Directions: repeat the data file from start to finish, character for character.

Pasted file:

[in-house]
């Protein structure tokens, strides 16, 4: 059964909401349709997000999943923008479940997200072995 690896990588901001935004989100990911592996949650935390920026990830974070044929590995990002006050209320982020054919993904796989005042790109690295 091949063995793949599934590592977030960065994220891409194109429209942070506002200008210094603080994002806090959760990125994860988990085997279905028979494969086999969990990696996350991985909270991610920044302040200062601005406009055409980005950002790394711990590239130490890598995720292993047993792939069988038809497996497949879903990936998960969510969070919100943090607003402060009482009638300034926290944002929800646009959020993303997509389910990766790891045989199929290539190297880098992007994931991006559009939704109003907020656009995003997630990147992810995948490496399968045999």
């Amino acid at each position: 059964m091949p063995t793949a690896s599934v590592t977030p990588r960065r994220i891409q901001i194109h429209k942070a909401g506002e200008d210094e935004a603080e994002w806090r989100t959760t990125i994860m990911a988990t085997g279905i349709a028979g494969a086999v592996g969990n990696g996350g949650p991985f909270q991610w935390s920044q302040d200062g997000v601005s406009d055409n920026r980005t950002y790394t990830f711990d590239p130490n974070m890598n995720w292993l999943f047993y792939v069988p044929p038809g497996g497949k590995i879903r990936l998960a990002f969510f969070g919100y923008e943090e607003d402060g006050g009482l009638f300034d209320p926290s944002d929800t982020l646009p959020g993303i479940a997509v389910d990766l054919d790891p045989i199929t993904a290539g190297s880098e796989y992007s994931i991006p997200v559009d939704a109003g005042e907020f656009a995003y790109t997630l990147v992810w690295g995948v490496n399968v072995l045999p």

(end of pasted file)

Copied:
[in-house]
């Protein structure tokens, strides 16, 4: 059964909401349709997000999943923008479940997200072995 690896990588901001935004989100990911592996949650935390920026990830974070044929590995990002006050209320982020054919993904796989005042790109690295 091949063995793949599934590592977030960065994220891409194109429209942070506002200008210094603080994002806090959760990125994860988990085997279905028979494969086999969990990696996350991985909270991610920044302040200062601005406009055409980005950002790394711990590239130490890598995720292993047993792939069988038809497996497949879903990936998960969510969070919100943090607003402060009482009638300034926290944002929800646009959020993303997509389910990766790891045989199929290539190297880098992007994931991006559009939704109003907020656009995003997630990147992810995948490496399968045999």
């Amino acid at each position: 059964m091949p063995t793949a690896s599934v590592t977030p990588r960065r994220i891409q901001i194109h429209k942070a909401g506002e200008d210094e935004a603080e994002w806090r989100t959760t990125i994860m990911a988990t085997g279905i349709a028979g494969a086999v592996g969990n990696g996350g949650p991985f909270q991610w935390s920044q302040d200062g997000v601005s406009d055409n920026r980005t950002y790394t990830f711990d590239p130490n974070m890598n995720w292993l999943f047993y792939v069988p044929p038809g497996g497949k590995i879903r990936l998960a990002f969510f969070g919100y923008e943090e607003d402060g006050g009482l009638f300034d209320p926290s944002d929800t982020l646009p959020g993303i479940a997509v389910d990766l054919d790891p045989i199929t993904a290539g190297s880098e796989y992007s994931i991006p997200v559009d939704a109003g005042e907020f656009a995003y790109t997630l990147v992810w690295g995948v490496n399968v072995l045999p």